Italian office Tissellistudioarchitetti have completed an apartment block in Cesena, Italy, built in long layers linked by ramps.
The structure has parking on the ground floor, more parking and outdoor areas on the first floor and 28 residences with deep balconies above that.
The text below is from Tissellistudioarchitetti:
IN CESENA, A NEW RESIDENTIAL BUILDING FOR 28 APARTMENTS
tissellistudioarchitetti presents his last work: a building for 28 residential units, the first phase of a intervention which expects the realization of two buildings.
The aim of the project was to revitalize a dismissed industrial area with a residential building.
The challenge was to work within the parameters of good design and a low budget to provide the city with quality architecture while respecting the commercial space requirements of the client.
The resulting project provides a substantial architectural impact with respect to the smaller buildings of the area that are characterized by a broad range of building styles.
The decision to use a traditional structure allowed the architects to focus their design energy on the details and the finances on finishing material, which afforded the pursuit of innovative design.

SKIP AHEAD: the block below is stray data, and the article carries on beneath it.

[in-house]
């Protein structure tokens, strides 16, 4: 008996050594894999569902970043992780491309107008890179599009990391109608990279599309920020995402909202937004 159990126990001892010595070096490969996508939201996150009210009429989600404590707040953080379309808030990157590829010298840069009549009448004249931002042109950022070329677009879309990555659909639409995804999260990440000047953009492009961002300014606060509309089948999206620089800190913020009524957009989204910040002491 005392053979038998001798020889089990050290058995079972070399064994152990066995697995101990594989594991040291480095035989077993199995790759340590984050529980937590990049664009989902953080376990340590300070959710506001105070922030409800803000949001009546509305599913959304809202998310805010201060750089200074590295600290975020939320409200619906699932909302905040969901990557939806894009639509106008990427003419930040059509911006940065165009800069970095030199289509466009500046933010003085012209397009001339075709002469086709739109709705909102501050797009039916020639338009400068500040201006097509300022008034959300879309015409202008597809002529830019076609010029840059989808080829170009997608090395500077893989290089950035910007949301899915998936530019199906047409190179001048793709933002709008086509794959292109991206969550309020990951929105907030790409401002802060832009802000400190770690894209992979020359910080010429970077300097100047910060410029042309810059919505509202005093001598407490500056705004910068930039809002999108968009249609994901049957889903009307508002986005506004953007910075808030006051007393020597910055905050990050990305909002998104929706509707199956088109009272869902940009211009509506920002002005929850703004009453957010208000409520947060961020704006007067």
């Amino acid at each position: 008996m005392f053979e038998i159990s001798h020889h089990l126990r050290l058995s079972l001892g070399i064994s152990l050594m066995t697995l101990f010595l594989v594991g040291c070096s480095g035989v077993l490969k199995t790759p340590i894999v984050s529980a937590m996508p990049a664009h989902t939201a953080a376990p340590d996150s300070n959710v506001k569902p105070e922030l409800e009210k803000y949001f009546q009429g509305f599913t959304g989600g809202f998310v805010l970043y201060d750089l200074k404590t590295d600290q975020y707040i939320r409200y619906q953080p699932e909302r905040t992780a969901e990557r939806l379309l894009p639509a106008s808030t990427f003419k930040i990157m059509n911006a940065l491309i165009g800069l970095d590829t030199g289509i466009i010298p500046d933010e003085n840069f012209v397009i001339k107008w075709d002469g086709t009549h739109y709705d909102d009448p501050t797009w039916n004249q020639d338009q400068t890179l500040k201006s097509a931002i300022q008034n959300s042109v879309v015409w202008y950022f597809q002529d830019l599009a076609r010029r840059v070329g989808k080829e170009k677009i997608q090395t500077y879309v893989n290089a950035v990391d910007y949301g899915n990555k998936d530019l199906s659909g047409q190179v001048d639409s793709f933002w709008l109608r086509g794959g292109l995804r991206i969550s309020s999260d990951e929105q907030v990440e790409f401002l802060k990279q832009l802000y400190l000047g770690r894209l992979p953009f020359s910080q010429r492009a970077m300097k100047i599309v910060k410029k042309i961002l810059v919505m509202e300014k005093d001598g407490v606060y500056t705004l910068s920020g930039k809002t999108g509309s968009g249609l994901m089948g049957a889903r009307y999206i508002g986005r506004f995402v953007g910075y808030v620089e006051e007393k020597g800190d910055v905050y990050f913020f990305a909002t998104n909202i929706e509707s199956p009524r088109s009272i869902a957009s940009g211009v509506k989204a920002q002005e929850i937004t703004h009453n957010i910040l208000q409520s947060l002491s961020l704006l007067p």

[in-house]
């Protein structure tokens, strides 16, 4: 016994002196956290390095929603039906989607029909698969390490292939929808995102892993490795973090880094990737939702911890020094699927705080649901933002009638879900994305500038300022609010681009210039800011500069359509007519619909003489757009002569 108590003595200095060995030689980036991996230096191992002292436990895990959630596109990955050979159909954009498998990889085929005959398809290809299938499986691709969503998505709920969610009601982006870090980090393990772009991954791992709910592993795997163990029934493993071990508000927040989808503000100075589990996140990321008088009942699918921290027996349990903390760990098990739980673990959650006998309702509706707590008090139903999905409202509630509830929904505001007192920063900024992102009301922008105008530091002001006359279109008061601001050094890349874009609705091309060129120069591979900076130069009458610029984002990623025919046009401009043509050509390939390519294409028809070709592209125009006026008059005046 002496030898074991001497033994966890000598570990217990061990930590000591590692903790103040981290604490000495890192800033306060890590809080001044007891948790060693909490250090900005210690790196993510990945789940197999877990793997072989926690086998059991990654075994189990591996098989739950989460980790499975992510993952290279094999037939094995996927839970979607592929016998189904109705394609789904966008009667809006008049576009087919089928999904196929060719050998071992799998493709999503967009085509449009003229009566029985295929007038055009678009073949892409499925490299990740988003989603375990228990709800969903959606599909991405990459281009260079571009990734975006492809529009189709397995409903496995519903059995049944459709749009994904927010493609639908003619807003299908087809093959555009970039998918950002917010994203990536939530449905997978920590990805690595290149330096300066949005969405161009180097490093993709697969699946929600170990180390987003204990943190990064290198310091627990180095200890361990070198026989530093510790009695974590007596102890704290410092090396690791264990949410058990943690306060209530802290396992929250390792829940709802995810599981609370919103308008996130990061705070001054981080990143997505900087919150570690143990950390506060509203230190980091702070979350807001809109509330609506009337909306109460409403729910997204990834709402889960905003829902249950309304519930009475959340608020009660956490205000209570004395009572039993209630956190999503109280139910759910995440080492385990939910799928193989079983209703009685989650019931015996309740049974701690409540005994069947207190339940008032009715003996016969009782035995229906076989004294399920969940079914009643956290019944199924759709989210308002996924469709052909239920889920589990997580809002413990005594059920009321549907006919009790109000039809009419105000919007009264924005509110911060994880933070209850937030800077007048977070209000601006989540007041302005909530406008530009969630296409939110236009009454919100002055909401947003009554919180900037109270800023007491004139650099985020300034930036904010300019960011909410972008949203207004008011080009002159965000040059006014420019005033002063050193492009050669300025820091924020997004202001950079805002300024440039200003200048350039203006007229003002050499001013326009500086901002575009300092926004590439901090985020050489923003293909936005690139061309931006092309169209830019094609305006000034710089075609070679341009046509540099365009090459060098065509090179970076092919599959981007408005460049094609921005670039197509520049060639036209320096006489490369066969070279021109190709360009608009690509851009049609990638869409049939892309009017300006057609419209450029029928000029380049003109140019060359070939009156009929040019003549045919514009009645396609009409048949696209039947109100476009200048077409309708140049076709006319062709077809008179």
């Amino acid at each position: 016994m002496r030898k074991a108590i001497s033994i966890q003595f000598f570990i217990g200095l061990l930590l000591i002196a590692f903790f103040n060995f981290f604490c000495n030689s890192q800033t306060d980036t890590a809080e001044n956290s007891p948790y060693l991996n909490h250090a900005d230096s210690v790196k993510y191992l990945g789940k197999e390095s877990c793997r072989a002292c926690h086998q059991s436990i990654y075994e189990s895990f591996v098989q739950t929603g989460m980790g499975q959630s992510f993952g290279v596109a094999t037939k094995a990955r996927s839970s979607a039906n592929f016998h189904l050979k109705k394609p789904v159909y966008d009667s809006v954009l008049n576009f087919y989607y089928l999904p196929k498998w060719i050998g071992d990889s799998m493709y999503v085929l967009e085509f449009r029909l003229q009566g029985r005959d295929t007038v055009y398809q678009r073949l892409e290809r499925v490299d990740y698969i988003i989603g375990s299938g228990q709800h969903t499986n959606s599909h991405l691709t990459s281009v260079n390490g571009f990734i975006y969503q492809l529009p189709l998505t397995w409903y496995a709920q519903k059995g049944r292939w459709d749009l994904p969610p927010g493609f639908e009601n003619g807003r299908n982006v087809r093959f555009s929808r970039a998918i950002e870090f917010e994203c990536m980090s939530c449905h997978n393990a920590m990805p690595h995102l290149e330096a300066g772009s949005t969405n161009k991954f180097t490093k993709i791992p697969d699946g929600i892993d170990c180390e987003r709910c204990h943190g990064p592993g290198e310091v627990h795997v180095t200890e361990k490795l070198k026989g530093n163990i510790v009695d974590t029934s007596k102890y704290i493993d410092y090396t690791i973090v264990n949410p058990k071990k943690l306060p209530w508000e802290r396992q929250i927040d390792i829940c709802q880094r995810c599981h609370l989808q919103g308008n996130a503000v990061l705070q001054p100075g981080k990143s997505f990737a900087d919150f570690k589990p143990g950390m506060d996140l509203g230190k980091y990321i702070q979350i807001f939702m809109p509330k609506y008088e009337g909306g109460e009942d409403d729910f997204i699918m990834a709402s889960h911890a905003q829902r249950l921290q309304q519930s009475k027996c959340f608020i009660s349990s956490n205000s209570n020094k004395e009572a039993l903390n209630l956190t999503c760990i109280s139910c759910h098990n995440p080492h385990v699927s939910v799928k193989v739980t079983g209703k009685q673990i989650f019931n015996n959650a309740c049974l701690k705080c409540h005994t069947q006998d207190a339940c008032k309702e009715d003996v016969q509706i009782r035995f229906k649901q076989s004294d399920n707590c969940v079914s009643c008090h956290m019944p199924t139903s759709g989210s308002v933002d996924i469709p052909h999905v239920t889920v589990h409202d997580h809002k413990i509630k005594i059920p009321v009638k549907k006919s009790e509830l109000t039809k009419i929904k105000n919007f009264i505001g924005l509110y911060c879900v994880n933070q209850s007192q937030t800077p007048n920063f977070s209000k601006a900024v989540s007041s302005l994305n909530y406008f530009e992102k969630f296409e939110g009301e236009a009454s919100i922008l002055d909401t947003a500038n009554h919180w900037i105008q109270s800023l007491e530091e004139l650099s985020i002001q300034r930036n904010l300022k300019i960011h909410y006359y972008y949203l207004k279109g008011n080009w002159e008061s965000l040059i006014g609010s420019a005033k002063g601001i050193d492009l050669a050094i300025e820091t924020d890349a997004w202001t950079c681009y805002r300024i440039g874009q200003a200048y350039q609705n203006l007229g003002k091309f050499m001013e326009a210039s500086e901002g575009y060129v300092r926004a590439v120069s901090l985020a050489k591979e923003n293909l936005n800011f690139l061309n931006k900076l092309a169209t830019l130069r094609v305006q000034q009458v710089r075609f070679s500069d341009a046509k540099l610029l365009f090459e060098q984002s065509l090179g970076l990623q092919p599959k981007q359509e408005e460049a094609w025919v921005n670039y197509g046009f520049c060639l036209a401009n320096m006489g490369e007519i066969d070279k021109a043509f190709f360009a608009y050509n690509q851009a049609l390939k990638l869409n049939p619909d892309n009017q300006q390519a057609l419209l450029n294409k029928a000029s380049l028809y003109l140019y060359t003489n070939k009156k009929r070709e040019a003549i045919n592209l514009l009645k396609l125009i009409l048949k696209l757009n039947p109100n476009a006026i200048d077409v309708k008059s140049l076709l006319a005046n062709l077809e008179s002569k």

The complex characteristics of the site required a comprehensive and functional solution, taking into account the slope of the lot. The resulting building is composed of superimposed layers, developed longitudinally.
Each ‘layer’ has a specific designated use: the first level is reserved for parking, the second level contains more parking in addition to outside living space, and the remaining levels are dedicated to the 28 residential units.
A system of ramps and pedestrian walkways unifies the structure and provides pedestrian and vehicular access to all levels.
The elevation integrates with the surrounding area while maintaining a strong architectural identity.
Wide balconies run the entire length of the building to emphasize the horizontal progression of the structure while providing access to the rear residential units.
As a play on depth, two bands enclose the structure in a unique graphic gesture, providing order to an otherwise fragmentary façade and serving as the identifying symbol of the building.